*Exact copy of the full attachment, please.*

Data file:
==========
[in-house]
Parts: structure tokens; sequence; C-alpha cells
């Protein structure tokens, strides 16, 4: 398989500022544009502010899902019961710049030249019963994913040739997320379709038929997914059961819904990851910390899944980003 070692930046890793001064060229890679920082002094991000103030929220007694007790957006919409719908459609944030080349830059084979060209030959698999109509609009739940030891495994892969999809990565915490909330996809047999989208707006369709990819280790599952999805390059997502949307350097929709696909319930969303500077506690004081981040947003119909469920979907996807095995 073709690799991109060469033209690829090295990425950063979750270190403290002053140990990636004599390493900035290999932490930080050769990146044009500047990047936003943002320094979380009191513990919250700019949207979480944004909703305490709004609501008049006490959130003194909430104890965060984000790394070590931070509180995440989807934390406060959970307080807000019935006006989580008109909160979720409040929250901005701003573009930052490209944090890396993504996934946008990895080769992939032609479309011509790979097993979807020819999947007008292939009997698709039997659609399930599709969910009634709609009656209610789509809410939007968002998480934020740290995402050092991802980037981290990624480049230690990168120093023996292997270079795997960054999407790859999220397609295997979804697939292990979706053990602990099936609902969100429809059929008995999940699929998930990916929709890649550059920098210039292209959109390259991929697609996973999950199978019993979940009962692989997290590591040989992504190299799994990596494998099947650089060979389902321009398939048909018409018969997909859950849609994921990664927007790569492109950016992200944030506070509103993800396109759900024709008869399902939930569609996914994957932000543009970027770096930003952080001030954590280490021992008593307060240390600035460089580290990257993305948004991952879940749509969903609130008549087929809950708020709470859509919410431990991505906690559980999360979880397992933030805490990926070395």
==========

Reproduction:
[in-house]
Parts: structure tokens; sequence; C-alpha cells
């Protein structure tokens, strides 16, 4: 398989500022544009502010899902019961710049030249019963994913040739997320379709038929997914059961819904990851910390899944980003 070692930046890793001064060229890679920082002094991000103030929220007694007790957006919409719908459609944030080349830059084979060209030959698999109509609009739940030891495994892969999809990565915490909330996809047999989208707006369709990819280790599952999805390059997502949307350097929709696909319930969303500077506690004081981040947003119909469920979907996807095995 073709690799991109060469033209690829090295990425950063979750270190403290002053140990990636004599390493900035290999932490930080050769990146044009500047990047936003943002320094979380009191513990919250700019949207979480944004909703305490709004609501008049006490959130003194909430104890965060984000790394070590931070509180995440989807934390406060959970307080807000019935006006989580008109909160979720409040929250901005701003573009930052490209944090890396993504996934946008990895080769992939032609479309011509790979097993979807020819999947007008292939009997698709039997659609399930599709969910009634709609009656209610789509809410939007968002998480934020740290995402050092991802980037981290990624480049230690990168120093023996292997270079795997960054999407790859999220397609295997979804697939292990979706053990602990099936609902969100429809059929008995999940699929998930990916929709890649550059920098210039292209959109390259991929697609996973999950199978019993979940009962692989997290590591040989992504190299799994990596494998099947650089060979389902321009398939048909018409018969997909859950849609994921990664927007790569492109950016992200944030506070509103993800396109759900024709008869399902939930569609996914994957932000543009970027770096930003952080001030954590280490021992008593307060240390600035460089580290990257993305948004991952879940749509969903609130008549087929809950708020709470859509919410431990991505906690559980999360979880397992933030805490990926070395």